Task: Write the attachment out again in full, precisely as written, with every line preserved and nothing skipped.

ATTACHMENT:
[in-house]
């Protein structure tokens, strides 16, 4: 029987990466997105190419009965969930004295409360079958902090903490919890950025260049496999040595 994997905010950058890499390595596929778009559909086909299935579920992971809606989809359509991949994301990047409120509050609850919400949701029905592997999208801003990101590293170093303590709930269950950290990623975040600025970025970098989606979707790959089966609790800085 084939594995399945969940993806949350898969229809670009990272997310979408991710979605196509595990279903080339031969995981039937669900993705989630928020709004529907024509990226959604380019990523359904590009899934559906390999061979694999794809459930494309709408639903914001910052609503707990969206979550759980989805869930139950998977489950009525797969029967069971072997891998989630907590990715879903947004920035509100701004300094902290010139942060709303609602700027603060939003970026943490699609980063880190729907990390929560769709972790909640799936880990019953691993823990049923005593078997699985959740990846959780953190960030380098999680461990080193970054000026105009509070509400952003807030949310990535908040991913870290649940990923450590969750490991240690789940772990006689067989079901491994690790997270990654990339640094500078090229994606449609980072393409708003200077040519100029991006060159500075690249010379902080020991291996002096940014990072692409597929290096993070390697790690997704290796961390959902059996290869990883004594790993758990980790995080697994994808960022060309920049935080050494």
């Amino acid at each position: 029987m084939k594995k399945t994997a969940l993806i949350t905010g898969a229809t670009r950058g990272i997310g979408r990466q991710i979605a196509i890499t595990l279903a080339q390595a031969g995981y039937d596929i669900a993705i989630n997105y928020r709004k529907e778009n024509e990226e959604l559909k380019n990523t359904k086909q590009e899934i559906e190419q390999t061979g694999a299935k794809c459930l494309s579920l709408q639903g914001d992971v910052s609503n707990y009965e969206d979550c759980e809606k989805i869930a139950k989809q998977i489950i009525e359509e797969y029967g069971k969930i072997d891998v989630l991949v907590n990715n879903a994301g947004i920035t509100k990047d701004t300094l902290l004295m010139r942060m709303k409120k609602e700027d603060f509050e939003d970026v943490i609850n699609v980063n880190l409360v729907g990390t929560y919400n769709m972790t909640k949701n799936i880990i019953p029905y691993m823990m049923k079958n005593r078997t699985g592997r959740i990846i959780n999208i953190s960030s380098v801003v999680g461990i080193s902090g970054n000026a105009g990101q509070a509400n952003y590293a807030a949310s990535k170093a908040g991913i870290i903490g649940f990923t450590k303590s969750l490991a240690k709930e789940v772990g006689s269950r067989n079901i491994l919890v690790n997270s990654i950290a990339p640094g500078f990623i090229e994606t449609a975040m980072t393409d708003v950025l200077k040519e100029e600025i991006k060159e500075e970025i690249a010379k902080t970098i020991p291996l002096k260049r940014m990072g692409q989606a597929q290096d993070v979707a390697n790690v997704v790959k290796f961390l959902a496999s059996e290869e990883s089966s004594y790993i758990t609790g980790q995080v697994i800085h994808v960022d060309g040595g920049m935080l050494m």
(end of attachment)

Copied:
[in-house]
């Protein structure tokens, strides 16, 4: 029987990466997105190419009965969930004295409360079958902090903490919890950025260049496999040595 994997905010950058890499390595596929778009559909086909299935579920992971809606989809359509991949994301990047409120509050609850919400949701029905592997999208801003990101590293170093303590709930269950950290990623975040600025970025970098989606979707790959089966609790800085 084939594995399945969940993806949350898969229809670009990272997310979408991710979605196509595990279903080339031969995981039937669900993705989630928020709004529907024509990226959604380019990523359904590009899934559906390999061979694999794809459930494309709408639903914001910052609503707990969206979550759980989805869930139950998977489950009525797969029967069971072997891998989630907590990715879903947004920035509100701004300094902290010139942060709303609602700027603060939003970026943490699609980063880190729907990390929560769709972790909640799936880990019953691993823990049923005593078997699985959740990846959780953190960030380098999680461990080193970054000026105009509070509400952003807030949310990535908040991913870290649940990923450590969750490991240690789940772990006689067989079901491994690790997270990654990339640094500078090229994606449609980072393409708003200077040519100029991006060159500075690249010379902080020991291996002096940014990072692409597929290096993070390697790690997704290796961390959902059996290869990883004594790993758990980790995080697994994808960022060309920049935080050494």
């Amino acid at each position: 029987m084939k594995k399945t994997a969940l993806i949350t905010g898969a229809t670009r950058g990272i997310g979408r990466q991710i979605a196509i890499t595990l279903a080339q390595a031969g995981y039937d596929i669900a993705i989630n997105y928020r709004k529907e778009n024509e990226e959604l559909k380019n990523t359904k086909q590009e899934i559906e190419q390999t061979g694999a299935k794809c459930l494309s579920l709408q639903g914001d992971v910052s609503n707990y009965e969206d979550c759980e809606k989805i869930a139950k989809q998977i489950i009525e359509e797969y029967g069971k969930i072997d891998v989630l991949v907590n990715n879903a994301g947004i920035t509100k990047d701004t300094l902290l004295m010139r942060m709303k409120k609602e700027d603060f509050e939003d970026v943490i609850n699609v980063n880190l409360v729907g990390t929560y919400n769709m972790t909640k949701n799936i880990i019953p029905y691993m823990m049923k079958n005593r078997t699985g592997r959740i990846i959780n999208i953190s960030s380098v801003v999680g461990i080193s902090g970054n000026a105009g990101q509070a509400n952003y590293a807030a949310s990535k170093a908040g991913i870290i903490g649940f990923t450590k303590s969750l490991a240690k709930e789940v772990g006689s269950r067989n079901i491994l919890v690790n997270s990654i950290a990339p640094g500078f990623i090229e994606t449609a975040m980072t393409d708003v950025l200077k040519e100029e600025i991006k060159e500075e970025i690249a010379k902080t970098i020991p291996l002096k260049r940014m990072g692409q989606a597929q290096d993070v979707a390697n790690v997704v790959k290796f961390l959902a496999s059996e290869e990883s089966s004594y790993i758990t609790g980790q995080v697994i800085h994808v960022d060309g040595g920049m935080l050494m």